Leslie Nielsen, the Canadian-born actor who found an unexpected career boost after his deadpan comedic delivery in Airplane! (1980) died yesterday at the age of 84 due to complications from pneumonia.
Best-known for the immortal quip “And don’t call me Shirley,” Nielsen’s career began in live TV before making his big screen debut as a hungry reporter in the potent kidnapping thriller Ransom! in 1956. That same year, Nielsen nabbed the co-starring role of spaceship captain Adams in Forbidden Planet, and appeared in a handful of light films before returning to TV, where he remained almost exclusively for 20+ years, acting in series like Peyton Place (1965) or one-shot roles in a string of series (including the obligatory appearance in Canada’s blasted Littlest Hobo).
The odd film roles included westerns and dramas, not to mention Canadian tax shelter ‘gems’ such as City on Fire (1979) and Prom Night (1980), and yet during his ‘serious’ career phase he’s best remember as the captain of the luxury liner Poseidon, even though he’s dead less than a half hour into The Poseidon Adventure (1972).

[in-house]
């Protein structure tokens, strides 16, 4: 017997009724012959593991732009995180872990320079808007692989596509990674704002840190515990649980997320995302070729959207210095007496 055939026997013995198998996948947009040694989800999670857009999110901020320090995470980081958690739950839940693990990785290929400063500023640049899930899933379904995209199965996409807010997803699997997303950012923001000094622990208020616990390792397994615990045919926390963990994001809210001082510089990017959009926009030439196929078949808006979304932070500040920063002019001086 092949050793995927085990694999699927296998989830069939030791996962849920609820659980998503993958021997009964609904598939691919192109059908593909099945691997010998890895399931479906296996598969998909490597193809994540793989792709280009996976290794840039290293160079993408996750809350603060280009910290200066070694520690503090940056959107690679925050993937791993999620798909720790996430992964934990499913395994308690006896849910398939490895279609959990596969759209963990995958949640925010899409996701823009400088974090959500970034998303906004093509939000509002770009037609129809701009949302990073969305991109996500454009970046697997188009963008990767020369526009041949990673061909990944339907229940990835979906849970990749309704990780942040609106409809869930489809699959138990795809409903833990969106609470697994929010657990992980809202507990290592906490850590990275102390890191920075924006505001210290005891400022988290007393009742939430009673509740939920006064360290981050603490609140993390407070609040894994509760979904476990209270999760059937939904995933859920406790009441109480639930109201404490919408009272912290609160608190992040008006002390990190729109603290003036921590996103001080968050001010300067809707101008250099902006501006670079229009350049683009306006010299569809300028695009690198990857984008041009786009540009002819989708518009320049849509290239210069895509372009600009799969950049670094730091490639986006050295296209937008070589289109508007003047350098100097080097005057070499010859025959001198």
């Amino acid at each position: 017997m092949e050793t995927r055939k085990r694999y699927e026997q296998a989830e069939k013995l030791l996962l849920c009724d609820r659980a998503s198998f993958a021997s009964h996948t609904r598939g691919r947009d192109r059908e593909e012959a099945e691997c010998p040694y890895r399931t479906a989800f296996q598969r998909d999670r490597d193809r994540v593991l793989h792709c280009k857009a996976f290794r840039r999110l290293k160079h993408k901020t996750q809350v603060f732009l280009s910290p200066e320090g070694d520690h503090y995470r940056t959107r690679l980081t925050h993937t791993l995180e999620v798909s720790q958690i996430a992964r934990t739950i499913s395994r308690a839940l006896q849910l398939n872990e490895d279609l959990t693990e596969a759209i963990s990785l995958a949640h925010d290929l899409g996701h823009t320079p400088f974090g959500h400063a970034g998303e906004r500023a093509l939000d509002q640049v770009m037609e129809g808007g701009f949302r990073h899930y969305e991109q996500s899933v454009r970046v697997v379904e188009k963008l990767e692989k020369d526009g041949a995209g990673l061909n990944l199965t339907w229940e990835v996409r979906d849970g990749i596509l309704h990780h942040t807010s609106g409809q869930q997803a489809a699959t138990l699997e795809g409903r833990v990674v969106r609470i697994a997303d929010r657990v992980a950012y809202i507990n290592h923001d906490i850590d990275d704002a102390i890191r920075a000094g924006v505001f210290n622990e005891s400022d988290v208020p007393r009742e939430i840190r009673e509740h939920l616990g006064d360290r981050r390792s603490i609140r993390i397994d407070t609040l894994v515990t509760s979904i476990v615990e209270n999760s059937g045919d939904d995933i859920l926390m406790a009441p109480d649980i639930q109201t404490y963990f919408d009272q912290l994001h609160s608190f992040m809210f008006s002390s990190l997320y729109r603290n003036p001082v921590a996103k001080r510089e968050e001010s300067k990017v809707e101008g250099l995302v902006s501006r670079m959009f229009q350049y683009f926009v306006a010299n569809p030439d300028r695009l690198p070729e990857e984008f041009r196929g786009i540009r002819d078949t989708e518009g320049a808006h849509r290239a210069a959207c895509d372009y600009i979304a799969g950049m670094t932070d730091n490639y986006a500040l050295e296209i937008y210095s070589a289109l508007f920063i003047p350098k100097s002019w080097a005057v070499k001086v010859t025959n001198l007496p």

That’s probably a reflection of his reliable, staid persona, something the makers of Airplane! sensed could be milked in the airplane disaster spoof that goosed the actor’s career, which yielded the short-lived cult series Police Squad! (1982) and the three Naked Gun spin-off films (1988-1994). One of his last serious roles was as a dead john who causes Barbara Streisand to fight for her freedom in the underrated Nuts (1987).
Nielsen’s final career phase encompassed voice work, TV, stage, and generally bad comedies (Mr. Magoo actually emits the stench of rotten potatoes from DVD players and TV sets), but if the waves of international reports reveal anything, his bumbling Det. Frank Drebin and plane doctor Dr. ‘Shirley’ Rumack were universally beloved. He wasn’t a great actor, but reliable, and often quite funny.
Also newly dead is 87 year old director Irvin Kirshner, whose career also began in TV and yielded a surprisingly short film output, often consisting of high-profile sequels and remakes.
Deliberate or not, he went from the dud S*P*Y*S (1974) to The Return of a Man Called Horse (1976), and The Empire Strikes Back (1980), the best of the Star Wars films. That plum box office hit yielded the James Bond film Never Say Never Again in 1983 (a remake of 1965’s Thunderball), and the brilliantly loud and violent Robocop 2 (1990), after which directed an episode of Steven Spielberg’s dud series Seaquest DSV in 1993 before formally retiring.
His most critically acclaimed films are probably his first: The Luck of Ginger Coffey (1964), based on Brian Moore’s novel, and The Flim Flam Man (1967) with George C. Scott as a snake oil salesman.
Mark R. Hasan, EditorKQEK.com